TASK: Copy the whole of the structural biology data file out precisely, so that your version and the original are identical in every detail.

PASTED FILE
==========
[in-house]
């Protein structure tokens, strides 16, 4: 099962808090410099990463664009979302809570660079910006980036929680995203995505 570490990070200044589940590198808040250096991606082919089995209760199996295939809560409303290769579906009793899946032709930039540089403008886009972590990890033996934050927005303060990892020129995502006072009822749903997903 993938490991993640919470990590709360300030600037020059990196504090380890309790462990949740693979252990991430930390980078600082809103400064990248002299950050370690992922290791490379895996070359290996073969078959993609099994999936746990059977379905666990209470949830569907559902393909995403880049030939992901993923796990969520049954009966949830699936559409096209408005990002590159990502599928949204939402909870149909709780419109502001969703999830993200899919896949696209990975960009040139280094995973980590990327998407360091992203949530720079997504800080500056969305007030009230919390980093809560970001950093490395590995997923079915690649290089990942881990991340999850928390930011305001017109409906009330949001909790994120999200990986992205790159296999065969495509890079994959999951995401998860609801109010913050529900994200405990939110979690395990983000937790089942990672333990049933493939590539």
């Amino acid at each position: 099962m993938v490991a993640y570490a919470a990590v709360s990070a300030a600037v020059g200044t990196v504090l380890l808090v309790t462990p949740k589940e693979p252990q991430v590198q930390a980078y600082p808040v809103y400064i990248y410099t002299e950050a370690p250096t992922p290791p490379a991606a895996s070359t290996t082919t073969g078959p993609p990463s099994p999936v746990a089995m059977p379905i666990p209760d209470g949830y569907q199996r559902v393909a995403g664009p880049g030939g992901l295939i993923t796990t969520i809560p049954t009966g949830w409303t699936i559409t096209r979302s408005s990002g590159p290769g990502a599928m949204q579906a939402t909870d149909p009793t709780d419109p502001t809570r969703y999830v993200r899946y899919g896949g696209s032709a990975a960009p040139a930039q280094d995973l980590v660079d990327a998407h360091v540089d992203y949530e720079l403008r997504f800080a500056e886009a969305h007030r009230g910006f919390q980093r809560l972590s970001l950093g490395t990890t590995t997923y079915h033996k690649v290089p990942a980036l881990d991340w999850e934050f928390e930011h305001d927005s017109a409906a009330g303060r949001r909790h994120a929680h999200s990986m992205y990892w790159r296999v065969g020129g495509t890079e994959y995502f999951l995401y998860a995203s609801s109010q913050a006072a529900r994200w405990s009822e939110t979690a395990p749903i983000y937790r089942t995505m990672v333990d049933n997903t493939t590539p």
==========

[in-house]
């Protein structure tokens, strides 16, 4: 099962808090410099990463664009979302809570660079910006980036929680995203995505 570490990070200044589940590198808040250096991606082919089995209760199996295939809560409303290769579906009793899946032709930039540089403008886009972590990890033996934050927005303060990892020129995502006072009822749903997903 993938490991993640919470990590709360300030600037020059990196504090380890309790462990949740693979252990991430930390980078600082809103400064990248002299950050370690992922290791490379895996070359290996073969078959993609099994999936746990059977379905666990209470949830569907559902393909995403880049030939992901993923796990969520049954009966949830699936559409096209408005990002590159990502599928949204939402909870149909709780419109502001969703999830993200899919896949696209990975960009040139280094995973980590990327998407360091992203949530720079997504800080500056969305007030009230919390980093809560970001950093490395590995997923079915690649290089990942881990991340999850928390930011305001017109409906009330949001909790994120999200990986992205790159296999065969495509890079994959999951995401998860609801109010913050529900994200405990939110979690395990983000937790089942990672333990049933493939590539």
């Amino acid at each position: 099962m993938v490991a993640y570490a919470a990590v709360s990070a300030a600037v020059g200044t990196v504090l380890l808090v309790t462990p949740k589940e693979p252990q991430v590198q930390a980078y600082p808040v809103y400064i990248y410099t002299e950050a370690p250096t992922p290791p490379a991606a895996s070359t290996t082919t073969g078959p993609p990463s099994p999936v746990a089995m059977p379905i666990p209760d209470g949830y569907q199996r559902v393909a995403g664009p880049g030939g992901l295939i993923t796990t969520i809560p049954t009966g949830w409303t699936i559409t096209r979302s408005s990002g590159p290769g990502a599928m949204q579906a939402t909870d149909p009793t709780d419109p502001t809570r969703y999830v993200r899946y899919g896949g696209s032709a990975a960009p040139a930039q280094d995973l980590v660079d990327a998407h360091v540089d992203y949530e720079l403008r997504f800080a500056e886009a969305h007030r009230g910006f919390q980093r809560l972590s970001l950093g490395t990890t590995t997923y079915h033996k690649v290089p990942a980036l881990d991340w999850e934050f928390e930011h305001d927005s017109a409906a009330g303060r949001r909790h994120a929680h999200s990986m992205y990892w790159r296999v065969g020129g495509t890079e994959y995502f999951l995401y998860a995203s609801s109010q913050a006072a529900r994200w405990s009822e939110t979690a395990p749903i983000y937790r089942t995505m990672v333990d049933n997903t493939t590539p």